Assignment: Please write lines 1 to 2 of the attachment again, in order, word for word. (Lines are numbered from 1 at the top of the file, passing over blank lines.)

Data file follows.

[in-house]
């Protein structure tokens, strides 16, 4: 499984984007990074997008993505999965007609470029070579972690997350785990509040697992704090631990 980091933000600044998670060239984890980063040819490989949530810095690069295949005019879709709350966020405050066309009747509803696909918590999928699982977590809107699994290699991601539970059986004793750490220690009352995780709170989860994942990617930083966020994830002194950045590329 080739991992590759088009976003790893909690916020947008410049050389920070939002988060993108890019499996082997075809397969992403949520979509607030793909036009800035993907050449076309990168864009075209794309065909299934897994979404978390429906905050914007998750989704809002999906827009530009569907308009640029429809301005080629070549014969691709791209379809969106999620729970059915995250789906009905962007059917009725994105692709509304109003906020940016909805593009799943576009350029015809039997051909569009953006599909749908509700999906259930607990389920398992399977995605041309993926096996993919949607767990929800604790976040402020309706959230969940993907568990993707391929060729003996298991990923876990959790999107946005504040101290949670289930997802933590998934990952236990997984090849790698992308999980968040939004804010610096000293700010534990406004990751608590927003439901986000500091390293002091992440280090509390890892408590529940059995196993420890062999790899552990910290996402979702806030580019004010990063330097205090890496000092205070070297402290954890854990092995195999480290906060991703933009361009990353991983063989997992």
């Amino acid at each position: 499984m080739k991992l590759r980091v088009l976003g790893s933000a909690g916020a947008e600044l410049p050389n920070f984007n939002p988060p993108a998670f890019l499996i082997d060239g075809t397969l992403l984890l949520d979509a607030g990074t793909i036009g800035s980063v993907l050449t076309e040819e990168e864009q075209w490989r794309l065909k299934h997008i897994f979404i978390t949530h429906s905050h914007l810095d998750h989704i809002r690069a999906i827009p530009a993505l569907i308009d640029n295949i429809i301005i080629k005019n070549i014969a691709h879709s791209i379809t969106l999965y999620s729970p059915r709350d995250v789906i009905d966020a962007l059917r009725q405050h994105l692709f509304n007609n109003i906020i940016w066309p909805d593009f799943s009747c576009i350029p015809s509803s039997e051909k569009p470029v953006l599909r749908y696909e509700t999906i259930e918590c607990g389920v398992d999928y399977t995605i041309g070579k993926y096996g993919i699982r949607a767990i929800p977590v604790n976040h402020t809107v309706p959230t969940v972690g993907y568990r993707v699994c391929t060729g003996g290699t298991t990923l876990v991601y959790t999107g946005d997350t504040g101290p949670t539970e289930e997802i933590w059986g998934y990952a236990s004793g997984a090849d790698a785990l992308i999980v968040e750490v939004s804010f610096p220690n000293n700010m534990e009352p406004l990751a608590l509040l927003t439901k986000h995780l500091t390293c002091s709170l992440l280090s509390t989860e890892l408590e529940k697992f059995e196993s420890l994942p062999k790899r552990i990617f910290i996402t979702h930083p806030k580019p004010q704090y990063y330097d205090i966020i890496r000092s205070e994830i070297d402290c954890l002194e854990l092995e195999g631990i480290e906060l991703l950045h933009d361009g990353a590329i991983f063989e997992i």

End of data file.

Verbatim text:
[in-house]
């Protein structure tokens, strides 16, 4: 499984984007990074997008993505999965007609470029070579972690997350785990509040697992704090631990 980091933000600044998670060239984890980063040819490989949530810095690069295949005019879709709350966020405050066309009747509803696909918590999928699982977590809107699994290699991601539970059986004793750490220690009352995780709170989860994942990617930083966020994830002194950045590329 080739991992590759088009976003790893909690916020947008410049050389920070939002988060993108890019499996082997075809397969992403949520979509607030793909036009800035993907050449076309990168864009075209794309065909299934897994979404978390429906905050914007998750989704809002999906827009530009569907308009640029429809301005080629070549014969691709791209379809969106999620729970059915995250789906009905962007059917009725994105692709509304109003906020940016909805593009799943576009350029015809039997051909569009953006599909749908509700999906259930607990389920398992399977995605041309993926096996993919949607767990929800604790976040402020309706959230969940993907568990993707391929060729003996298991990923876990959790999107946005504040101290949670289930997802933590998934990952236990997984090849790698992308999980968040939004804010610096000293700010534990406004990751608590927003439901986000500091390293002091992440280090509390890892408590529940059995196993420890062999790899552990910290996402979702806030580019004010990063330097205090890496000092205070070297402290954890854990092995195999480290906060991703933009361009990353991983063989997992």